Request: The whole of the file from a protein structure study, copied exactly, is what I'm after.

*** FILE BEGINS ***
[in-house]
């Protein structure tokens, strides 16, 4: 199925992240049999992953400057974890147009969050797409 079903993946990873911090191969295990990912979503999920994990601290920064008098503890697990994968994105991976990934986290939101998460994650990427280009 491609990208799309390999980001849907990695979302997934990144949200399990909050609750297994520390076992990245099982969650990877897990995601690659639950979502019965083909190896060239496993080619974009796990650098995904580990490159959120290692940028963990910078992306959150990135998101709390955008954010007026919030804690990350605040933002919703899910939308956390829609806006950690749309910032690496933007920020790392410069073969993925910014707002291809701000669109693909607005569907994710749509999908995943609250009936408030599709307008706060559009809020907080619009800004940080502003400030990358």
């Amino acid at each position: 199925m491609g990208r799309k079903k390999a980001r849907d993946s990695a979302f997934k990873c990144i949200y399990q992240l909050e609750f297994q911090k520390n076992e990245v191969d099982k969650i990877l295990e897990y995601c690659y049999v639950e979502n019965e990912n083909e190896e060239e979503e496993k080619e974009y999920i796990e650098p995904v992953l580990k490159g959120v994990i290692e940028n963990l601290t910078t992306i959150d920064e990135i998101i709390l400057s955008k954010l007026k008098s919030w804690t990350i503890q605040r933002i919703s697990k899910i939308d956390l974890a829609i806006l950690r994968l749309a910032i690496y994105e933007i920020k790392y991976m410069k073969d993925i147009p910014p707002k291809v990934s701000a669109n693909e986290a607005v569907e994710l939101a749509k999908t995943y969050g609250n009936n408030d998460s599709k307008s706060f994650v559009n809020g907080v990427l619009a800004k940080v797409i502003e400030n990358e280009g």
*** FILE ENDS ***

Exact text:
[in-house]
């Protein structure tokens, strides 16, 4: 199925992240049999992953400057974890147009969050797409 079903993946990873911090191969295990990912979503999920994990601290920064008098503890697990994968994105991976990934986290939101998460994650990427280009 491609990208799309390999980001849907990695979302997934990144949200399990909050609750297994520390076992990245099982969650990877897990995601690659639950979502019965083909190896060239496993080619974009796990650098995904580990490159959120290692940028963990910078992306959150990135998101709390955008954010007026919030804690990350605040933002919703899910939308956390829609806006950690749309910032690496933007920020790392410069073969993925910014707002291809701000669109693909607005569907994710749509999908995943609250009936408030599709307008706060559009809020907080619009800004940080502003400030990358």
């Amino acid at each position: 199925m491609g990208r799309k079903k390999a980001r849907d993946s990695a979302f997934k990873c990144i949200y399990q992240l909050e609750f297994q911090k520390n076992e990245v191969d099982k969650i990877l295990e897990y995601c690659y049999v639950e979502n019965e990912n083909e190896e060239e979503e496993k080619e974009y999920i796990e650098p995904v992953l580990k490159g959120v994990i290692e940028n963990l601290t910078t992306i959150d920064e990135i998101i709390l400057s955008k954010l007026k008098s919030w804690t990350i503890q605040r933002i919703s697990k899910i939308d956390l974890a829609i806006l950690r994968l749309a910032i690496y994105e933007i920020k790392y991976m410069k073969d993925i147009p910014p707002k291809v990934s701000a669109n693909e986290a607005v569907e994710l939101a749509k999908t995943y969050g609250n009936n408030d998460s599709k307008s706060f994650v559009n809020g907080v990427l619009a800004k940080v797409i502003e400030n990358e280009g």